Both thermoset fiber-reinforced synthetic resin and thermoplastic were used in the body shop . Whole body shells, including self-supporting ones, can be made from fiber composite materials; injection-molded or blow-molded parts made from thermoplastics do not reach this size. they are used for fenders and smaller parts. The exception is the CityEl's floor pan, which is blown in one piece . The first mass-produced car with a plastic body was the Woodill Wildfire , built between 1952 and 1956 with a body by Glasspar . In February 1953 the Kaiser Darrin was presented, the body of which also supplied Glasspar, and at the end of the 1953 model year the Chevrolet Corvette appeared . 1954–1955 Glasspar built the G-2, a roadster with the body of the Woodill.

Not for reasons of virtuoso design or weight savings, but to avoid costly deep -drawn sheet imports, the P 70 went into series production in East Germany in 1955 with a cladding made of phenolic resin- cotton plastic ( duroplast ) and a wooden frame. It was used to test this technology for the later Trabant , in which the wooden frame was replaced by a steel frame and the duroplastic was retained for the planking. Advantages such as easy repairability and absolute resistance to corrosion faced challenges in production. Long curing times of the pressed plastic parts in the presses prevented efficient production.

Self-supporting plastic bodies, i.e. without a supporting frame made of steel, existed from 1956, if they could also be reinforced with steel inserts at the force introduction points (see self-supporting body). Reliant , too , has been building small three-wheeled delivery vans and passenger cars with GRP bodies since the 1950s, and later sports cars as well. Reliant also developed a concept for automobile production in emerging countries: this resulted in Otosan Anadol in Turkey and Carmel and Sabra by Autocars in Israel . Because of the plastic bodies, the manufacturers managed without expensive press lines. A newer construction with GRP paneling on a steel frame was the Renault Espace from 1984 to 2002. Today plastic is used for many body parts. But there are still no mass-produced cars with a body made entirely of plastic. In contrast, the use of plastics for external modernization or tuning is almost as old as the plastic body. The 1958 Packard is the first facelift with GRP . Small series vehicles like the Renault Rodéo or the Lotus Elise as well as conversions like the VW buggy have GRP bodies.

Plastic has the advantage of not corroding and can also be made from renewable raw materials such as vegetable oil. Small and medium-sized series of such a body can also be produced by hand.

Nowadays, solar cars and energy saving cars are often built with a plastic body to reduce weight. Instead of pure plastic, GRP or CFRP is usually used to further increase strength and stability compared to pure plastic. For the year 2025 it is forecast that around 100,000 t of CFRP will be used in automobile construction (for comparison: 100 million t of steel are to be used in the same period).

In a current project, Imperial College in London, together with Volvo and other organizations, wants to develop a new composite material made of carbon fibers and polymer resins that could also be used for body construction. The special feature is that it should be able to store energy and thus turn the body into an accumulator for future electric vehicles .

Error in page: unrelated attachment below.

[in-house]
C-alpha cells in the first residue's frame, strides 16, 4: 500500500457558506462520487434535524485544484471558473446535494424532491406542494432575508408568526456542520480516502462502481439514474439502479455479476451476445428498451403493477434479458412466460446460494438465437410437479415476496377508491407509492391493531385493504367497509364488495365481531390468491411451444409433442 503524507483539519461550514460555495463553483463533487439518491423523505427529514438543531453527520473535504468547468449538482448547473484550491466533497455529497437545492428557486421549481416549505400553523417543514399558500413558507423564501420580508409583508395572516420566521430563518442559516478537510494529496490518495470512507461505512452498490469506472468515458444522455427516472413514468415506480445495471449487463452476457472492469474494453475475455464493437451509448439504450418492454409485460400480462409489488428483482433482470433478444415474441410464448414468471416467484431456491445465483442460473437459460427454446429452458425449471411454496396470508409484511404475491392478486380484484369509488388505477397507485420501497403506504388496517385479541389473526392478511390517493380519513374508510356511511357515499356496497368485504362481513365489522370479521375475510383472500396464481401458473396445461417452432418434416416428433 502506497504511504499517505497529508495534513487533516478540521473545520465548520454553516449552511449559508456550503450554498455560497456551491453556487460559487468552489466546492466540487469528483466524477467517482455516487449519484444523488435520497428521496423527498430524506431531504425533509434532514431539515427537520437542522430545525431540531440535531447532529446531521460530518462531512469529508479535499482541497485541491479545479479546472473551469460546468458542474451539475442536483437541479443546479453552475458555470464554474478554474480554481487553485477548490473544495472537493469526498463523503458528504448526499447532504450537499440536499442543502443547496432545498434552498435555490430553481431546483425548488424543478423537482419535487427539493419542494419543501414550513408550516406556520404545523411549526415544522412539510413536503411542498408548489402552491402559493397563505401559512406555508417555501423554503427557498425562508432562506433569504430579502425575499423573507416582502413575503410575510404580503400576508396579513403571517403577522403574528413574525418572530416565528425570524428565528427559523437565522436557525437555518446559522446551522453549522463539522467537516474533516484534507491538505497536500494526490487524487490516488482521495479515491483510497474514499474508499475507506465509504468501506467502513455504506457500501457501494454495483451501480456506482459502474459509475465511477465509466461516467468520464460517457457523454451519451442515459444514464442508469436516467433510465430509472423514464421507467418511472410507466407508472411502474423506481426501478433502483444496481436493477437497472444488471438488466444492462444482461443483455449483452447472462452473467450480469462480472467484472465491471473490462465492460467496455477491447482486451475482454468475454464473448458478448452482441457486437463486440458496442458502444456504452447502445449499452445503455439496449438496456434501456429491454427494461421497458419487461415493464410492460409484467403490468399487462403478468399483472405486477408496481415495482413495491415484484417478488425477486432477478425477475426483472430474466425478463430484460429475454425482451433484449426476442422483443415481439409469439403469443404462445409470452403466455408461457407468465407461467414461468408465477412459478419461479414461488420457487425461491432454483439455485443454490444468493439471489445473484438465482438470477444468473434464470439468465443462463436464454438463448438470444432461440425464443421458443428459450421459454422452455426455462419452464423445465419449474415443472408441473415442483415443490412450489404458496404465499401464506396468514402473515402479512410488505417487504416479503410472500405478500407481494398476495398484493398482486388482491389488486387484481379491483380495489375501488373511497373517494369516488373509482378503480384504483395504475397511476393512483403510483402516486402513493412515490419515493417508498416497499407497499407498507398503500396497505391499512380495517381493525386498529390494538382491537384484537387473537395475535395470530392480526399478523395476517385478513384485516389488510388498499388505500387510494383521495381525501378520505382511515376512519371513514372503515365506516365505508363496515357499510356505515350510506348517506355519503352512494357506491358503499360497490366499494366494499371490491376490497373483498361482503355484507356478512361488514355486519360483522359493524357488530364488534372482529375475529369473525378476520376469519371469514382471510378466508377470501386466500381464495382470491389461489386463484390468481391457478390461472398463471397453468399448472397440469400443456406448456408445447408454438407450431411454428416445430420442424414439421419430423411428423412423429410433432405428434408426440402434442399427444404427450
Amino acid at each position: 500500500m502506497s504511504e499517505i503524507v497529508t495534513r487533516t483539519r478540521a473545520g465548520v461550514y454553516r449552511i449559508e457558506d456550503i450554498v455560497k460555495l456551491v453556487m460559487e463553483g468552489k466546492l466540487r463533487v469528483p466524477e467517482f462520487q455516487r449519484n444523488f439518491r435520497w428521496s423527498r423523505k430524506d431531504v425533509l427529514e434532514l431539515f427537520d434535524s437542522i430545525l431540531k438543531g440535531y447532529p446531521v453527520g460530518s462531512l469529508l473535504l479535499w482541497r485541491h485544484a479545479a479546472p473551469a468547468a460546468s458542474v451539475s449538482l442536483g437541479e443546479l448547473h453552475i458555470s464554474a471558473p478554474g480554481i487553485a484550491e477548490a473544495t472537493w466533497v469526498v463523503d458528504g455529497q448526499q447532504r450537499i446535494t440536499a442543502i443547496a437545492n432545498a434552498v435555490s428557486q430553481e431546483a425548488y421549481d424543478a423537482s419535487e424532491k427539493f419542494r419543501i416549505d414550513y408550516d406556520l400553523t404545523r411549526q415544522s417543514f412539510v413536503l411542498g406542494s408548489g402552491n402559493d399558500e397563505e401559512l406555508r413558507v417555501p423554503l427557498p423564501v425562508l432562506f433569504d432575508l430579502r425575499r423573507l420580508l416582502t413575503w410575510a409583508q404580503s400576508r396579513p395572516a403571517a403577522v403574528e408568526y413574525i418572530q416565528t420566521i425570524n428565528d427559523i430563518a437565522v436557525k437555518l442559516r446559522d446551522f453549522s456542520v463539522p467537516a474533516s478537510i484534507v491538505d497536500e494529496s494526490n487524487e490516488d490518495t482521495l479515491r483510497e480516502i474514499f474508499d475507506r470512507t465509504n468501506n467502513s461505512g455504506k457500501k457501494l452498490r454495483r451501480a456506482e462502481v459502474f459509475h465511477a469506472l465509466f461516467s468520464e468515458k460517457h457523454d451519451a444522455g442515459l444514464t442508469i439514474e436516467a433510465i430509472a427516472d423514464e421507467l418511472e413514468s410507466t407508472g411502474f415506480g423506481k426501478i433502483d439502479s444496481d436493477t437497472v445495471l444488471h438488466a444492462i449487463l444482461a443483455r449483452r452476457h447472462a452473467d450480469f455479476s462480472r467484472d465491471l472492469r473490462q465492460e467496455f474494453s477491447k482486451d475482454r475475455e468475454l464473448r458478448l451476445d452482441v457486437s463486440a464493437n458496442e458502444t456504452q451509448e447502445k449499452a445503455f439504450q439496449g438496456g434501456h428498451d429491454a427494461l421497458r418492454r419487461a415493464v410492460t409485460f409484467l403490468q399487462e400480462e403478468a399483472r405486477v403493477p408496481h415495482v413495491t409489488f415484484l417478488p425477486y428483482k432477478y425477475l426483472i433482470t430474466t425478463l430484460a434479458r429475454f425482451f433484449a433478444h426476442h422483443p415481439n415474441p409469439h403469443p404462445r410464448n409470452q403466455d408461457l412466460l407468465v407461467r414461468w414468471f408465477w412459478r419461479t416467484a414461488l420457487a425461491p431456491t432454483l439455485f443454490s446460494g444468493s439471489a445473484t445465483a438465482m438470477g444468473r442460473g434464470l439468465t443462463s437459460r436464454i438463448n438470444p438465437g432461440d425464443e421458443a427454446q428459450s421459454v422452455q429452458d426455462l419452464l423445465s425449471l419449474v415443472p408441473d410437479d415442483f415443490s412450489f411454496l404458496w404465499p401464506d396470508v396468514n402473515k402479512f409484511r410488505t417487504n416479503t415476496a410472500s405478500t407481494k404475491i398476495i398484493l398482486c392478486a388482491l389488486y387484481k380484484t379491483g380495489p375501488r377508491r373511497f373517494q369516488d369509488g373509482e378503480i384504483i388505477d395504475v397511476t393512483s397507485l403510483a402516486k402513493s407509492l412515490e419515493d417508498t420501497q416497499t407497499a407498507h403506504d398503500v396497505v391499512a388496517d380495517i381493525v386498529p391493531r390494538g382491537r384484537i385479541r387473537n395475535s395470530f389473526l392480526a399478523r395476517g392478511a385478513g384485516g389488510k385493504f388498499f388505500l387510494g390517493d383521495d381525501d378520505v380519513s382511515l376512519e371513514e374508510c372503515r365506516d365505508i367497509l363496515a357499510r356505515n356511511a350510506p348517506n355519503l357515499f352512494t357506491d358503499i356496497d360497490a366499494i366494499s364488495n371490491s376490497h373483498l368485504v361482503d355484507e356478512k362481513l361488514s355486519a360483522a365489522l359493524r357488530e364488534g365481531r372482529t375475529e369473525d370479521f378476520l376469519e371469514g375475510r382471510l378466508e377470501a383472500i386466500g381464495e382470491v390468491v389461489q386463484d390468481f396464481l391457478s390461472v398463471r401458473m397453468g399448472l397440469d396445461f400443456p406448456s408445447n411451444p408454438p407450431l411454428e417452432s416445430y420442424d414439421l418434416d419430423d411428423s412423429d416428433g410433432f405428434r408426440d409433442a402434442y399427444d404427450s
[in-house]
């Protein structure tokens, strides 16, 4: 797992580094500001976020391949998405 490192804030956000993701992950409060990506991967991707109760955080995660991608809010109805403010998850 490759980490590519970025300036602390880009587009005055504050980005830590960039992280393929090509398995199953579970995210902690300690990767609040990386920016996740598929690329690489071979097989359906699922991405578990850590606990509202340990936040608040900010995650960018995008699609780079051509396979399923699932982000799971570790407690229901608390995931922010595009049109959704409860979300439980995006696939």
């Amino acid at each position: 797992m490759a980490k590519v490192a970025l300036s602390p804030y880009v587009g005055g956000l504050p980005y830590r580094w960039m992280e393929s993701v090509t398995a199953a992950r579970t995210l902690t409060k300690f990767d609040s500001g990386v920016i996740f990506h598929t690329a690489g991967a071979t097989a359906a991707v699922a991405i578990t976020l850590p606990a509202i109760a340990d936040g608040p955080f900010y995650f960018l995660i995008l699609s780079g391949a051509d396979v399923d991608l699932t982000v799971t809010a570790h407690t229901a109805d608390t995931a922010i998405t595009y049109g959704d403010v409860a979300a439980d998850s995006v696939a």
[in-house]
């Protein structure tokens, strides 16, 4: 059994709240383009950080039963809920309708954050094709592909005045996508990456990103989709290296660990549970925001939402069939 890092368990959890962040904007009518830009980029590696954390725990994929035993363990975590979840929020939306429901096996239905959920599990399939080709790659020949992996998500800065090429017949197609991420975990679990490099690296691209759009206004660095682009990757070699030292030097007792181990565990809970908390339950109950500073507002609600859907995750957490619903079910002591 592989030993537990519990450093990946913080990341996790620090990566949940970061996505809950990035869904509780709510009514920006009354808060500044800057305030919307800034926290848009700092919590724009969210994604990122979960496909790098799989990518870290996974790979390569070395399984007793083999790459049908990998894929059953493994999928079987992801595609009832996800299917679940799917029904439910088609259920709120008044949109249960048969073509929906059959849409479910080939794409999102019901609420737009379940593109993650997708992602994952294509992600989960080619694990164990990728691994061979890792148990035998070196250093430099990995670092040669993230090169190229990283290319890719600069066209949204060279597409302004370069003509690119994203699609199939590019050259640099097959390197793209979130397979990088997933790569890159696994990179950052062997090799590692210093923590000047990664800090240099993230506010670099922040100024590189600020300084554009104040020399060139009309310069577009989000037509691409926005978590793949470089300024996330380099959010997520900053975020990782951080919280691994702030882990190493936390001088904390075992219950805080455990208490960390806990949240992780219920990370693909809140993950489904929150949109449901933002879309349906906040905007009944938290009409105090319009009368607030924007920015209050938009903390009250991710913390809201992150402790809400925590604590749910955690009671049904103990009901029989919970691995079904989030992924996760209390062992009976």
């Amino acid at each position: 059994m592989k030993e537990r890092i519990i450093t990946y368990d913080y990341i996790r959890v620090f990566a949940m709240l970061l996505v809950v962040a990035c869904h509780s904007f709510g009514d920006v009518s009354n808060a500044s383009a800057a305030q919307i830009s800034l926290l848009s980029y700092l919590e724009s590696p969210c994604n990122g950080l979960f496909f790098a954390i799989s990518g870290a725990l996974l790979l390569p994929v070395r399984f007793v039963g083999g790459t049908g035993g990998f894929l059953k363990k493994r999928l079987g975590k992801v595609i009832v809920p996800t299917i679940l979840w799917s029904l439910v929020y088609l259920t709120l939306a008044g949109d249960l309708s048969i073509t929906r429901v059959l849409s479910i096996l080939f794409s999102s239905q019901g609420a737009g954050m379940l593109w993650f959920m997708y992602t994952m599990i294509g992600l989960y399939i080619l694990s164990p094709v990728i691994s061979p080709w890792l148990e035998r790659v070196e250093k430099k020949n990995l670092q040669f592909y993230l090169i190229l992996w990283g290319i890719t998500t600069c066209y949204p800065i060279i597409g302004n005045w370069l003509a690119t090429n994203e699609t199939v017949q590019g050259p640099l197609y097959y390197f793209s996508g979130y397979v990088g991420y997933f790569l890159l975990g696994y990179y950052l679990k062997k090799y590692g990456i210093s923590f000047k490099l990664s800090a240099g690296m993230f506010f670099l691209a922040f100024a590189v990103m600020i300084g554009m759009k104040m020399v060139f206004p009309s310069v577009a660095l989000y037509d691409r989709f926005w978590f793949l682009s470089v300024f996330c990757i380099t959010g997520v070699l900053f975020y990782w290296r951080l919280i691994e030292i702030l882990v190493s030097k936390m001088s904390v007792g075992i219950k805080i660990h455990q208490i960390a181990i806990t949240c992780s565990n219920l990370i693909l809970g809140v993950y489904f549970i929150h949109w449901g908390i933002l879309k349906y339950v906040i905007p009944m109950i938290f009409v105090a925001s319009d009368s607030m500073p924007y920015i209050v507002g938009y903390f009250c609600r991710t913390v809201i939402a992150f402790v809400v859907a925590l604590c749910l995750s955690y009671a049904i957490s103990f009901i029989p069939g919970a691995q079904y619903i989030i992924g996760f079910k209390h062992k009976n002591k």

• Jan Drummans: The car and its technology. 1st edition, Motorbuchverlag, Stuttgart, 1992, ISBN 3-613-01288-X .
  • Hans-Hermann Braess, Ulrich Seiffert: Vieweg manual automotive technology. 2nd edition, Friedrich Vieweg & Sohn Verlagsgesellschaft mbH, Braunschweig / Wiesbaden 2001, ISBN 3-528-13114-4 .
  • Life cycle assessment and recycling of innovative multimaterial applications. Stephan Krinke, Volkswagen AG, Wolfsburg, Germany, Antoinette van Schaik, MARAS, Netherlands, Markus Reuter, Ausmelt Ltd., Australia, Jürgen Stichling, PE International GmbH, Germany.
  • John Gunnell: Standard Catalog of American Cars 1946-1975 . Krause Publications, Inc. Iola, Wisconsin (2002). ISBN 0-87349-461-X

Web links

Wiktionary: body  - explanations of meanings, word origins, synonyms, translations

Individual evidence

  1. HA Tarantous: Big Improvement in Comfort of 1,925 cars. New York Times , January 4, 1925.
  2. Hanns Steiner in: Der Herrenfahrer , Das Blatt vom Auto und other Genuss des Lebens, Almanach Kunstverlag, Berlin, 1st edition, 1924, p. 30.
  3. ^ Rolls Royce and Bentley , Klaus-Josef Roßfeldt, 1993 edition, page 162.
  4. ^ Tom Phillips: Concept Car of the Week: Fiat VSS I.DE.A (1981). In: May 15, 2015, accessed January 6, 2019 .
  5. 1981 Fiat VSS (I.DE.A). In: Retrieved January 6, 2019 .
  6. From material supplier to system partner: ThyssenKrupp Stahl presents the NewSteelBody. ThyssenKrupp Stahl AG, September 9, 2003, accessed January 6, 2019 .
  7. Rufus Kowalski: The steel-hard material battle in car manufacturing. In: Welt online . May 20, 2014, accessed November 17, 2015 .
  8. Martin Wocher: Aluminum for the automotive industry: competition of lightweights. In: Handelsblatt . May 4, 2017, accessed January 6, 2019 .
  9. The glass car. In:  Österreichischer Motor / Europa Motor , issue 5/1935, p. 8 (online at ANNO ).Template: ANNO / Maintenance / omo
  10. ^ Gunnell: Standard Catalog of American Cars 1946-1975 (2002), p. 872
  11. ^ Gunnell: Standard Catalog of American Cars 1946-1975 (2002), p. 836
  12. Voest: Steel will still be an automotive material after 2020. Stahl-Zentrum, June 14, 2014, accessed on November 17, 2015 .
  13. Green Cars Magazine: Volvo: In cars of the future, the body could store energy as a battery , September 24, 2010.


  1. The gentleman driver defined himself as a rich, usually young man who did not allow himself to be driven by a chauffeur, but drove himself.